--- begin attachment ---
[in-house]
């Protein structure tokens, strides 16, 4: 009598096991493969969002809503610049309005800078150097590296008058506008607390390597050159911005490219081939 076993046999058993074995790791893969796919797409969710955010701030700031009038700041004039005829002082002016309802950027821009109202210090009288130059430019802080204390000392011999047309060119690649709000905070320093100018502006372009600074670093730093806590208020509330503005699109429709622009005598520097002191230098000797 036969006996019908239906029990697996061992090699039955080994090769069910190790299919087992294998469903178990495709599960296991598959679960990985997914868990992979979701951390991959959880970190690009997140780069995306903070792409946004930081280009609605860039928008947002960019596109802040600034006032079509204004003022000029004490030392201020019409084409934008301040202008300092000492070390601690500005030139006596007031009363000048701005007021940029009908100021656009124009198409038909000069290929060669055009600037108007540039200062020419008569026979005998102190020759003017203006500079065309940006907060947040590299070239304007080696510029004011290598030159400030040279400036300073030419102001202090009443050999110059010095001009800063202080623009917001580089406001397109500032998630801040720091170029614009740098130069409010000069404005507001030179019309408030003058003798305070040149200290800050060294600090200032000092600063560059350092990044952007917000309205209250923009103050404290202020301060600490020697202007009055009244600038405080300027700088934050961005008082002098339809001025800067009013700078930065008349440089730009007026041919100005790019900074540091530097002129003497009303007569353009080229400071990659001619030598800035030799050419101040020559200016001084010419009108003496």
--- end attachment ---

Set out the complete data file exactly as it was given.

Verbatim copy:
[in-house]
């Protein structure tokens, strides 16, 4: 009598096991493969969002809503610049309005800078150097590296008058506008607390390597050159911005490219081939 076993046999058993074995790791893969796919797409969710955010701030700031009038700041004039005829002082002016309802950027821009109202210090009288130059430019802080204390000392011999047309060119690649709000905070320093100018502006372009600074670093730093806590208020509330503005699109429709622009005598520097002191230098000797 036969006996019908239906029990697996061992090699039955080994090769069910190790299919087992294998469903178990495709599960296991598959679960990985997914868990992979979701951390991959959880970190690009997140780069995306903070792409946004930081280009609605860039928008947002960019596109802040600034006032079509204004003022000029004490030392201020019409084409934008301040202008300092000492070390601690500005030139006596007031009363000048701005007021940029009908100021656009124009198409038909000069290929060669055009600037108007540039200062020419008569026979005998102190020759003017203006500079065309940006907060947040590299070239304007080696510029004011290598030159400030040279400036300073030419102001202090009443050999110059010095001009800063202080623009917001580089406001397109500032998630801040720091170029614009740098130069409010000069404005507001030179019309408030003058003798305070040149200290800050060294600090200032000092600063560059350092990044952007917000309205209250923009103050404290202020301060600490020697202007009055009244600038405080300027700088934050961005008082002098339809001025800067009013700078930065008349440089730009007026041919100005790019900074540091530097002129003497009303007569353009080229400071990659001619030598800035030799050419101040020559200016001084010419009108003496």